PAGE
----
Main Street Focus

Celebrating the defeat of Jesse James

By Carol Patton

The First National Bank of Northfield, Minn., was stamped into history on Sept. 7, 1876, forever known as the bank that defeated Jesse James.

On that fateful Thursday afternoon, eight men—the James-Younger Gang—rode into town to rob the bank, which has since been restored and still sits in its exact location. The cashier, Joseph Lee Heywood, happened to be filling in for the bank’s president who was out of town. (Heywood is the hero of this story.)

The door to First National’s new vault was wide open when the robbers burst upon the scene. When one tried to enter the vault, Heywood slammed the heavy door against him, but to no avail. The robbers, fearful of being trapped inside the vault, never stepped inside, never tried opening its inside door. The unlocked vault contained $15,000.

In the end, one banker was injured while Heywood was pistol whipped, then shot dead. The townspeople fought back, killing two robbers at the scene and chasing away the rest. Jesse and his brother, Frank, escaped to their family farm in Missouri. Three remaining gang members were later captured and a fourth killed about 60 miles from Northfield.

Quite a story. Quite a bank. To celebrate the occasion, the community of Northfield has been hosting the Defeat of Jesse James Days every year since 1948. The five-day event, held the week after Labor Day, attracts 50,000 people each day.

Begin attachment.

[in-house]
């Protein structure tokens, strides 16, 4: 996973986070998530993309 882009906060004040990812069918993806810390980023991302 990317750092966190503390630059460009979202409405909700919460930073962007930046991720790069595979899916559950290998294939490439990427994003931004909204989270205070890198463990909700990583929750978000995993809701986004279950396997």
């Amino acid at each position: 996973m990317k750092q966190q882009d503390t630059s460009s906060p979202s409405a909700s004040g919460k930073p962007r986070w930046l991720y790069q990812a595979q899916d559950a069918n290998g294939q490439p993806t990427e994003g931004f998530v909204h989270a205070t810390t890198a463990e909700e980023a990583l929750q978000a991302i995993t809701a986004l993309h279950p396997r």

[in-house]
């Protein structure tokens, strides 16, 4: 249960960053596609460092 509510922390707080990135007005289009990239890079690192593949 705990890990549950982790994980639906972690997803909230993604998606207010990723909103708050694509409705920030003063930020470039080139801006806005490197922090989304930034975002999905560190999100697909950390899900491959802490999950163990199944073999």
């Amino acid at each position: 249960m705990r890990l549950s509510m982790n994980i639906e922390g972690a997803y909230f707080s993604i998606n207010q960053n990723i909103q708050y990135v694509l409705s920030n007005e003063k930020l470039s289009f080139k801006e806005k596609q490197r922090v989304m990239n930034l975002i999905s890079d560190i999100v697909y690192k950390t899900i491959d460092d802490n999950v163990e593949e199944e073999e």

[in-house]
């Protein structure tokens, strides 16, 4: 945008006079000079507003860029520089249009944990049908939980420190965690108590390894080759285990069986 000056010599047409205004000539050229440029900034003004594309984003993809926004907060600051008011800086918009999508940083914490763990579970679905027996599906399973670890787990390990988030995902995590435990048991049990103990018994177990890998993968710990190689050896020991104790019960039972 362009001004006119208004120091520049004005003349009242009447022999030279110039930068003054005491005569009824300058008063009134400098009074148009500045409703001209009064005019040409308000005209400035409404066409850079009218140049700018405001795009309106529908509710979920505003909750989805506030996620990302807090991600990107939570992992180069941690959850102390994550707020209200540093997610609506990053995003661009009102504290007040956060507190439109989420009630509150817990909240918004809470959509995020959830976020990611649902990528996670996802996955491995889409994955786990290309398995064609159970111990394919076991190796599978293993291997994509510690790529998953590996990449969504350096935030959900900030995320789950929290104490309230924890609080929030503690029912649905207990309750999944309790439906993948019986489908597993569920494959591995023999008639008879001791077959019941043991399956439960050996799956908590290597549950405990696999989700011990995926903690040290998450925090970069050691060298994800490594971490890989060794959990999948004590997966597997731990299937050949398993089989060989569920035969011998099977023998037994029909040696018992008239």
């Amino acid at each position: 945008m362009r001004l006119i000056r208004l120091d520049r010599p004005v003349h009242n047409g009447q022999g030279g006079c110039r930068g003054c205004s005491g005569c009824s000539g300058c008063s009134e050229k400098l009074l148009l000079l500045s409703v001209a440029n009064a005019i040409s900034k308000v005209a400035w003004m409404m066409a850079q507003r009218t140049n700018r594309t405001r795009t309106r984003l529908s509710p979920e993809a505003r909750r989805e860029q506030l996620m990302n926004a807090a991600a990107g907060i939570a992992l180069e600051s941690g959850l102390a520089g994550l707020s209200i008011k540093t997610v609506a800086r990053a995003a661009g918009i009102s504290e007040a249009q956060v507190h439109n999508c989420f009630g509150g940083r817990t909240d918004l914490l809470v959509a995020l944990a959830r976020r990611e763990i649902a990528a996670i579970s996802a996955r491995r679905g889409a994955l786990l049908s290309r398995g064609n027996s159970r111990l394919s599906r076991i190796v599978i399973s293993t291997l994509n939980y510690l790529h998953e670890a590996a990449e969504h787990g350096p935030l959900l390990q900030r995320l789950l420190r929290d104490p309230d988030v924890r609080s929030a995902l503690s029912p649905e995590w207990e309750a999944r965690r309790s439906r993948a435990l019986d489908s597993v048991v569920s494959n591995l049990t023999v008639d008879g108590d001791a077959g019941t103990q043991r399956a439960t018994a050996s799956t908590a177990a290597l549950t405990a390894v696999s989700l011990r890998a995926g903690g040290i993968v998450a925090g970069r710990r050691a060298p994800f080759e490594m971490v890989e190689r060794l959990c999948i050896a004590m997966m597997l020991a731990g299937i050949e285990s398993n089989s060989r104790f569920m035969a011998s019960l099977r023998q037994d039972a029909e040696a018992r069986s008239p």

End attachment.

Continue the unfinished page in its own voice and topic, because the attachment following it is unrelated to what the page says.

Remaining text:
With $142 million in assets, First National Bank of Northfield is among the event’s biggest sponsors, contributing about $4,000 each year, says Rick Estenson, the bank’s vice president of business development. During that week, he says, some employees don Western attire, wearing blue jeans, kerchiefs, cowboy boots and a T-shirt with a photo of Heywood on the front and this caption on the back: “Jesse James was stopped here.”

“[The town and the bank] really have a done a lot to try and honor the true hero, the cashier, Heywood,” Estenson says.

Although it’s never been tracked, Estenson suspects the town’s special celebration may have attracted new customers. “Indirectly, we get some notoriety that might cause some people to bank with us versus our competition,” he says. “The fact that we have been around for as long as we have … this is really part of our legend.”

Joseph Lee Heywood would have been proud.


Carol Patton is a writer in Las Vegas, Nev.

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